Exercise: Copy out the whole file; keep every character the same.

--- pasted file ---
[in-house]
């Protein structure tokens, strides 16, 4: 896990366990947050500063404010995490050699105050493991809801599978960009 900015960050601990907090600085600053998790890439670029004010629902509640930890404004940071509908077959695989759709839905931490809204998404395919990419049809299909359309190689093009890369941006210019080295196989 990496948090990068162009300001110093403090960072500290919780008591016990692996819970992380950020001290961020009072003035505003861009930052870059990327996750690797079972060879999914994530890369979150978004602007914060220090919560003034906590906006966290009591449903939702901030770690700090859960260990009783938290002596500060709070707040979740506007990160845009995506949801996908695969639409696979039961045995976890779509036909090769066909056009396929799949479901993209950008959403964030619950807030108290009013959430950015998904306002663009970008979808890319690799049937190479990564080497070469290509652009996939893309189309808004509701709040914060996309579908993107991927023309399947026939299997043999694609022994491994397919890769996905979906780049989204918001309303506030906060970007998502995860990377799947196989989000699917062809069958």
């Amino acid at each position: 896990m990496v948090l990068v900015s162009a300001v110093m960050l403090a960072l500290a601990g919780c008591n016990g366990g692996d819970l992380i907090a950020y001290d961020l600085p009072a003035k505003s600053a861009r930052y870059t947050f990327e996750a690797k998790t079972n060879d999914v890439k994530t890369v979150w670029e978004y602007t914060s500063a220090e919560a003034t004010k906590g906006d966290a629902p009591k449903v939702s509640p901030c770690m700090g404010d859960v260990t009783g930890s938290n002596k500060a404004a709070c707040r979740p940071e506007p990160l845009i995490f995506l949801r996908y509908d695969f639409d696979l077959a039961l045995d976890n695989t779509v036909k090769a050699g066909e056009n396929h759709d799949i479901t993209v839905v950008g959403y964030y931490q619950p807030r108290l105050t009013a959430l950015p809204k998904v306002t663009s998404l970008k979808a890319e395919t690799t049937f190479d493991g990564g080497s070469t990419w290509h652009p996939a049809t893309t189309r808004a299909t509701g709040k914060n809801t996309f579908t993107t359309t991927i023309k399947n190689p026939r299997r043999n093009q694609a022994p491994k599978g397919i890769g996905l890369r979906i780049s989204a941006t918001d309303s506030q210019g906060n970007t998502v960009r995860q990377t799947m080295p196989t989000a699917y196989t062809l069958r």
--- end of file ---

[in-house]
């Protein structure tokens, strides 16, 4: 896990366990947050500063404010995490050699105050493991809801599978960009 900015960050601990907090600085600053998790890439670029004010629902509640930890404004940071509908077959695989759709839905931490809204998404395919990419049809299909359309190689093009890369941006210019080295196989 990496948090990068162009300001110093403090960072500290919780008591016990692996819970992380950020001290961020009072003035505003861009930052870059990327996750690797079972060879999914994530890369979150978004602007914060220090919560003034906590906006966290009591449903939702901030770690700090859960260990009783938290002596500060709070707040979740506007990160845009995506949801996908695969639409696979039961045995976890779509036909090769066909056009396929799949479901993209950008959403964030619950807030108290009013959430950015998904306002663009970008979808890319690799049937190479990564080497070469290509652009996939893309189309808004509701709040914060996309579908993107991927023309399947026939299997043999694609022994491994397919890769996905979906780049989204918001309303506030906060970007998502995860990377799947196989989000699917062809069958």
């Amino acid at each position: 896990m990496v948090l990068v900015s162009a300001v110093m960050l403090a960072l500290a601990g919780c008591n016990g366990g692996d819970l992380i907090a950020y001290d961020l600085p009072a003035k505003s600053a861009r930052y870059t947050f990327e996750a690797k998790t079972n060879d999914v890439k994530t890369v979150w670029e978004y602007t914060s500063a220090e919560a003034t004010k906590g906006d966290a629902p009591k449903v939702s509640p901030c770690m700090g404010d859960v260990t009783g930890s938290n002596k500060a404004a709070c707040r979740p940071e506007p990160l845009i995490f995506l949801r996908y509908d695969f639409d696979l077959a039961l045995d976890n695989t779509v036909k090769a050699g066909e056009n396929h759709d799949i479901t993209v839905v950008g959403y964030y931490q619950p807030r108290l105050t009013a959430l950015p809204k998904v306002t663009s998404l970008k979808a890319e395919t690799t049937f190479d493991g990564g080497s070469t990419w290509h652009p996939a049809t893309t189309r808004a299909t509701g709040k914060n809801t996309f579908t993107t359309t991927i023309k399947n190689p026939r299997r043999n093009q694609a022994p491994k599978g397919i890769g996905l890369r979906i780049s989204a941006t918001d309303s506030q210019g906060n970007t998502v960009r995860q990377t799947m080295p196989t989000a699917y196989t062809l069958r």